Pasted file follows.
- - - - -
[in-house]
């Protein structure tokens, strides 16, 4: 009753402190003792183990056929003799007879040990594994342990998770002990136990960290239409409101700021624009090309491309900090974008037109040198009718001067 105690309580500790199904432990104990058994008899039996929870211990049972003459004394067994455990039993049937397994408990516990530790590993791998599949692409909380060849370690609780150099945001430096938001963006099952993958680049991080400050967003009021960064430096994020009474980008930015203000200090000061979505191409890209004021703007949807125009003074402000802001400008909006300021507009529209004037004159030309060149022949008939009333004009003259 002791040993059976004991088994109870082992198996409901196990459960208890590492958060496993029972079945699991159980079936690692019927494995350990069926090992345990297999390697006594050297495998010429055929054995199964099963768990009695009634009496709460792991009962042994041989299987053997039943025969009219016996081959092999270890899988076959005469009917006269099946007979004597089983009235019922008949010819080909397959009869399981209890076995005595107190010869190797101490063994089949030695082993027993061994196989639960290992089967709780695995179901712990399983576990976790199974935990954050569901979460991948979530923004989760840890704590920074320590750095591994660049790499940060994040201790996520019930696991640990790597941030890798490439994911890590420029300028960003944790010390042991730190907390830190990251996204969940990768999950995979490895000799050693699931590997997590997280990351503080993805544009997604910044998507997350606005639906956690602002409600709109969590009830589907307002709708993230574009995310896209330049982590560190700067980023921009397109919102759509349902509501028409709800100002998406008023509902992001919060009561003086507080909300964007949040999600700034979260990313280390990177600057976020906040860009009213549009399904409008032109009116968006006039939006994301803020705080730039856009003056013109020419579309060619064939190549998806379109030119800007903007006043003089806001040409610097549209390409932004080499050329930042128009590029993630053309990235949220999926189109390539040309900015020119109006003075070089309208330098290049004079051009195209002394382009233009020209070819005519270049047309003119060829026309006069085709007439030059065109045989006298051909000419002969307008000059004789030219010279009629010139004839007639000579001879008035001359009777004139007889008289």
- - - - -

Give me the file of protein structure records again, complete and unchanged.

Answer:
[in-house]
């Protein structure tokens, strides 16, 4: 009753402190003792183990056929003799007879040990594994342990998770002990136990960290239409409101700021624009090309491309900090974008037109040198009718001067 105690309580500790199904432990104990058994008899039996929870211990049972003459004394067994455990039993049937397994408990516990530790590993791998599949692409909380060849370690609780150099945001430096938001963006099952993958680049991080400050967003009021960064430096994020009474980008930015203000200090000061979505191409890209004021703007949807125009003074402000802001400008909006300021507009529209004037004159030309060149022949008939009333004009003259 002791040993059976004991088994109870082992198996409901196990459960208890590492958060496993029972079945699991159980079936690692019927494995350990069926090992345990297999390697006594050297495998010429055929054995199964099963768990009695009634009496709460792991009962042994041989299987053997039943025969009219016996081959092999270890899988076959005469009917006269099946007979004597089983009235019922008949010819080909397959009869399981209890076995005595107190010869190797101490063994089949030695082993027993061994196989639960290992089967709780695995179901712990399983576990976790199974935990954050569901979460991948979530923004989760840890704590920074320590750095591994660049790499940060994040201790996520019930696991640990790597941030890798490439994911890590420029300028960003944790010390042991730190907390830190990251996204969940990768999950995979490895000799050693699931590997997590997280990351503080993805544009997604910044998507997350606005639906956690602002409600709109969590009830589907307002709708993230574009995310896209330049982590560190700067980023921009397109919102759509349902509501028409709800100002998406008023509902992001919060009561003086507080909300964007949040999600700034979260990313280390990177600057976020906040860009009213549009399904409008032109009116968006006039939006994301803020705080730039856009003056013109020419579309060619064939190549998806379109030119800007903007006043003089806001040409610097549209390409932004080499050329930042128009590029993630053309990235949220999926189109390539040309900015020119109006003075070089309208330098290049004079051009195209002394382009233009020209070819005519270049047309003119060829026309006069085709007439030059065109045989006298051909000419002969307008000059004789030219010279009629010139004839007639000579001879008035001359009777004139007889008289």